According to Lisa Germain, DDS, MScD, who operates an endodontic practice in New Orleans, “The reason for the seal is to ‘entomb’ the primary pathogens that are left behind in both the main canal and in accessory canals. Of course, this is not effective unless the canal is disinfected to the best of our ability. That is why root canal success is dependent on cleaning, shaping and sealing the root canal system.”

By entombing bacteria, clinicians hope to kill microorganisms through deprivation of oxygen and nutrients — or at least render them harmless.


Once the shaping and cleaning processes are completed, the focus turns to irrigants to disinfect the canal in a final rinse. Endodontic irrigants are expected to play several roles throughout RCT. Ideally, they must lubricate the canal to expedite instrumentation; dissolve necrotic tissue and other pulpal debris; flush debris out of the canal; kill intracanal bacteria and other microorganisms; and disintegrate the smear layer. Unfortunately, none can really complete all of these tasks; as a result, current thinking favors using several formulations in concert with one another.

The odds-on favorite combo is sodium hypochlorite (NaOCI) and ethylenediaminetetraacetic acid (EDTA). A chelating agent, EDTA cannot disinfect organic tissue because it lacks antibacterial characteristics — but it removes smear layer like a hot knife through butter. A widely held opinion is that the obliteration of smear layer not only enhances sealing ability, but also enhances the disinfection process overall when EDTA is partnered with NaOCI (which is basically household bleach).

While lacking the ability to remove smear layer, NaOCI offers powerful antimicrobial properties, and it can help dissolve necrotic tissue. Paired with EDTA, it would seem to be a match made in heaven, right? Well, most of the time. But, besides its strong smell, less-than-delightful taste, and the fact that it can discolor clothing, NaOCI can lead to serious complications — including nerve damage and worse — if it is accidentally extruded into the periapical area or adjacent areas. Known as an NaOCI “incident,” this is a rare occurrence, fortunately. But because of this and its other faults, there has been a continual quest to find alternatives to NaOCI.3 To date, however, nothing has matched its efficacy.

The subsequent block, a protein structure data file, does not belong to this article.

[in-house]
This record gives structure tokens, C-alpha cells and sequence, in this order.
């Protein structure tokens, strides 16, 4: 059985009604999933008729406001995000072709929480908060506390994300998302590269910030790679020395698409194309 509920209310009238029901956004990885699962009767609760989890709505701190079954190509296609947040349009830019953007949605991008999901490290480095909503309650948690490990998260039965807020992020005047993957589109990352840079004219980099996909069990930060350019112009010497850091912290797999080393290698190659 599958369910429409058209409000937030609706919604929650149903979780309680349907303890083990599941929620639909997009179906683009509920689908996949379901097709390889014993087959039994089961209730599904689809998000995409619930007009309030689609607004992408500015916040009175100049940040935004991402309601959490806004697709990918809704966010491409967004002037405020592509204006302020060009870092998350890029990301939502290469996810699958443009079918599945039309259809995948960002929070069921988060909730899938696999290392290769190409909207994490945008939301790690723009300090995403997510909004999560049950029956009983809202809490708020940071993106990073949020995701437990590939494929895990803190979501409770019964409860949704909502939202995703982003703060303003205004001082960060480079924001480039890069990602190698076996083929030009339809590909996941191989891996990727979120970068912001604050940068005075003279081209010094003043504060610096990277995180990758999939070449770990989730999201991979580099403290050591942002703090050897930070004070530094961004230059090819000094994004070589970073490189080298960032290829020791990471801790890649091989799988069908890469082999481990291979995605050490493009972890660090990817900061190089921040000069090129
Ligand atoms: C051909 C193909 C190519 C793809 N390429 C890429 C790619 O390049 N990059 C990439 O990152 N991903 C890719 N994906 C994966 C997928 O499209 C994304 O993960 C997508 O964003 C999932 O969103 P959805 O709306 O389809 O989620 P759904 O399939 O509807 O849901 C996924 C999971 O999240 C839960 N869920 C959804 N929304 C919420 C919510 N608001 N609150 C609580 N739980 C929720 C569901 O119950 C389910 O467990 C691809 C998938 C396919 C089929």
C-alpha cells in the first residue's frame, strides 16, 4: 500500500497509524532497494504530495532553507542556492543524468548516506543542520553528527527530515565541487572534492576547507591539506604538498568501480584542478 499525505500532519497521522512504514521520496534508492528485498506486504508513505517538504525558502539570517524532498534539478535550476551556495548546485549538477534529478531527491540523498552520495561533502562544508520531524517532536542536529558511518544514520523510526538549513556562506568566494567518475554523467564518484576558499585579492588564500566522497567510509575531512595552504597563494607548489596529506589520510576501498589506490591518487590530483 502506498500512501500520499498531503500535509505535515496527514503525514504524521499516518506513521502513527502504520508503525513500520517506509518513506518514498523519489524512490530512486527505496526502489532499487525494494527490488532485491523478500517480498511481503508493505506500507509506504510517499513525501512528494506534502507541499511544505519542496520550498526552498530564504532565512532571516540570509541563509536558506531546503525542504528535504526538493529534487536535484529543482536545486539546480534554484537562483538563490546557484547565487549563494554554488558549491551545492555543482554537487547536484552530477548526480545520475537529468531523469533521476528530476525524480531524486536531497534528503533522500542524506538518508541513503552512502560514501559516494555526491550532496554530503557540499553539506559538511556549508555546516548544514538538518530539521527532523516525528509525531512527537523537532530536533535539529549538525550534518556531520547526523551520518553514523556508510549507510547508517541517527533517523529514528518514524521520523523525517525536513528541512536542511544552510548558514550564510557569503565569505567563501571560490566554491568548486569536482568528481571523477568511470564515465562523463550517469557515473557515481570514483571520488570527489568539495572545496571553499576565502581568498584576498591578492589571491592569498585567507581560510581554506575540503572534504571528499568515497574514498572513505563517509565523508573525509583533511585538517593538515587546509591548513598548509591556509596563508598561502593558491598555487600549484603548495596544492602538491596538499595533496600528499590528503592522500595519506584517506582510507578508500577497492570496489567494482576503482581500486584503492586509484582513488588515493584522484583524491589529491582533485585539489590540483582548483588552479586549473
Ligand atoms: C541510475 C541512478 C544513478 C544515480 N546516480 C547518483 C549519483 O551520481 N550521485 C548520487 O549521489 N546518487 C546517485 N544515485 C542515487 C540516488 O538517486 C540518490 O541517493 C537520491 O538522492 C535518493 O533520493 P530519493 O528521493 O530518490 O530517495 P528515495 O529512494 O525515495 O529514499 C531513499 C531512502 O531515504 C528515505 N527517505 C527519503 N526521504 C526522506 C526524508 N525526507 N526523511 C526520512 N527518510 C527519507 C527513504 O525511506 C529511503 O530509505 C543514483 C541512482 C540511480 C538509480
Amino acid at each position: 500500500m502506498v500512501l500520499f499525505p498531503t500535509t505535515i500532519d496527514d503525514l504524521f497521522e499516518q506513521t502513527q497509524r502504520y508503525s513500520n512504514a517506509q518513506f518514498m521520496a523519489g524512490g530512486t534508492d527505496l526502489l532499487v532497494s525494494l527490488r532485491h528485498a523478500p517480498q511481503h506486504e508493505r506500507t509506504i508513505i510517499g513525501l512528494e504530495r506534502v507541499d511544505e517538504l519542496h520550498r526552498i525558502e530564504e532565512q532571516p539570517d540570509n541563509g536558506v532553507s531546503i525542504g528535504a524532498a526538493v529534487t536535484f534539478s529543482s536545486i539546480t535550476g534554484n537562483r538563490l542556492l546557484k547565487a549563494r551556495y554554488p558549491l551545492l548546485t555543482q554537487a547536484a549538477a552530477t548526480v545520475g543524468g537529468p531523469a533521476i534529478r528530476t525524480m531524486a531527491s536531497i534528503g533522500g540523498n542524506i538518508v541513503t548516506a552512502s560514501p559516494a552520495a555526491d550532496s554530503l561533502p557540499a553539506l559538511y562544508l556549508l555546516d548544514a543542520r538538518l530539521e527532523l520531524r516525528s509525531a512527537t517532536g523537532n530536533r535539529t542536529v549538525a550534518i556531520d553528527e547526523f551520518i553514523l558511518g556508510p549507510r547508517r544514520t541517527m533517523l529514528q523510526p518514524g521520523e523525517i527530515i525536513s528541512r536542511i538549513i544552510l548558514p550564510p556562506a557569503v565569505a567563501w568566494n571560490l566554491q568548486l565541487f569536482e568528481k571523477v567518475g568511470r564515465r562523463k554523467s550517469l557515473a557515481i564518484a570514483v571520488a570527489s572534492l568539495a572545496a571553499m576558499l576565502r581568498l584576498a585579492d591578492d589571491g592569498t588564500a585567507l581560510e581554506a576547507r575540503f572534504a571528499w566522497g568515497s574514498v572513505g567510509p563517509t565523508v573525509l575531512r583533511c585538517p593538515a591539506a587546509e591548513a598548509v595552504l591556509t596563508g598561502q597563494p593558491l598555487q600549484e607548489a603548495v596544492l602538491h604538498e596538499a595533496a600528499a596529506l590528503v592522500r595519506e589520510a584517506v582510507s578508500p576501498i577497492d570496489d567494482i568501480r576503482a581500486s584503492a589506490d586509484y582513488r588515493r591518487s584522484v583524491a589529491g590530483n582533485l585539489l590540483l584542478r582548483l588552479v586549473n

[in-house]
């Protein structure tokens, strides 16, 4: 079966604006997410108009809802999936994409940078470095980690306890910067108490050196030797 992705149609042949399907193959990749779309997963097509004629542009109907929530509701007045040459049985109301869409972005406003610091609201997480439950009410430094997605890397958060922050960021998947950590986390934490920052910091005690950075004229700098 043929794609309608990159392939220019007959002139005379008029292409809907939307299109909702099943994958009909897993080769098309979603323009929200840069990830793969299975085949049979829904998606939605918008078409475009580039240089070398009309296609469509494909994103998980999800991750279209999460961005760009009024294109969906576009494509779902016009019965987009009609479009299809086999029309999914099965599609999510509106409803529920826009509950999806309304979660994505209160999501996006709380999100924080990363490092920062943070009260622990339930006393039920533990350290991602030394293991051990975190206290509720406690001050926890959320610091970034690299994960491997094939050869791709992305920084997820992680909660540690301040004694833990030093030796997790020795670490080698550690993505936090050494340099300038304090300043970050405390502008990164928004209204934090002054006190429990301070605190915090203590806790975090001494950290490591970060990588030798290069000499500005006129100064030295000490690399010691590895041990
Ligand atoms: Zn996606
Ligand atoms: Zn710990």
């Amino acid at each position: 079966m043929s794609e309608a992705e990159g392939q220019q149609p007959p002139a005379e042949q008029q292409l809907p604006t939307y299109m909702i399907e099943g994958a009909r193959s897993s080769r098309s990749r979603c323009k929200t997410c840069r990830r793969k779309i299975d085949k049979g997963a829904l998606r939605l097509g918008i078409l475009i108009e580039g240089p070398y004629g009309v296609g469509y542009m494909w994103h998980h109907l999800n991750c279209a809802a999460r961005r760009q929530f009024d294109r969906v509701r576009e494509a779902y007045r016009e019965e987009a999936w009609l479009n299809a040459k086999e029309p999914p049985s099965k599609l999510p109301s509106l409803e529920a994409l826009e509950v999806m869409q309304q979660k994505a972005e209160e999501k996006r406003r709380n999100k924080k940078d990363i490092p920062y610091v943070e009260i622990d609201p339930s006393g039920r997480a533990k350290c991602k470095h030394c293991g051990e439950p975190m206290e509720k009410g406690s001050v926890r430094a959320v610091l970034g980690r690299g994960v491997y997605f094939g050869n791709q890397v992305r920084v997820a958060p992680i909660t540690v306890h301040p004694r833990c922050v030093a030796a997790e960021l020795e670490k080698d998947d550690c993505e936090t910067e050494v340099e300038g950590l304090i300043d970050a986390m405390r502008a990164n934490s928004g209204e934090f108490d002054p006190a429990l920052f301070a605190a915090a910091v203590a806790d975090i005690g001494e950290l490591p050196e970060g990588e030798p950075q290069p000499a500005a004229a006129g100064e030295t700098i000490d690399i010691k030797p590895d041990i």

For endodontic success, the bacterial load in root canals must be reduced as much as possible, if not completely. Today’s technology can help reduce endodontic failures stemming from bacteria left in inadequately sealed canals.

  • Root canal disinfection must be thought of in threedimensional terms. All aspects of a canal’s anatomy, including lateral passages, must be sterilized to ensure successful long-term outcomes.
  • Sodium hypochlorite (NaOCI) and ethylenediaminetetraacetic acid (EDTA) are still the basic go-to solutions for disinfecting canals and clearing the smear layer, but research supports the addition of other formulations to further enhance disinfection (see text).
  • New irrigation delivery devices are worth considering to boost endodontic success, shorten chairtime and increase safety.


Aside from replacing NaOCI, there appears to be a trend to add other solutions to the mix. “These two mainstays of endodontic irrigation can be supplemented with other disinfectants, such as chlorhexidine, to enhance the bactericidal actions needed to truly disinfect canals,” asserts Robert Roda, DDS, MS, who practices in Scottsdale, Ariz., and serves as vice president of the American Association of Endodontists.

In vitro studies have shown that chlorhexidine (CHX), which enjoys popularity as a biocide in a range of antiseptics, provides antibacterial effects against E. faecalis that are superior to NaOCI. It lacks the ability to dissolve tissue, however, and further in vivo studies are warranted3 because it has been shown that CHX’s antibacterial effects diminish in the presence of dentin.4?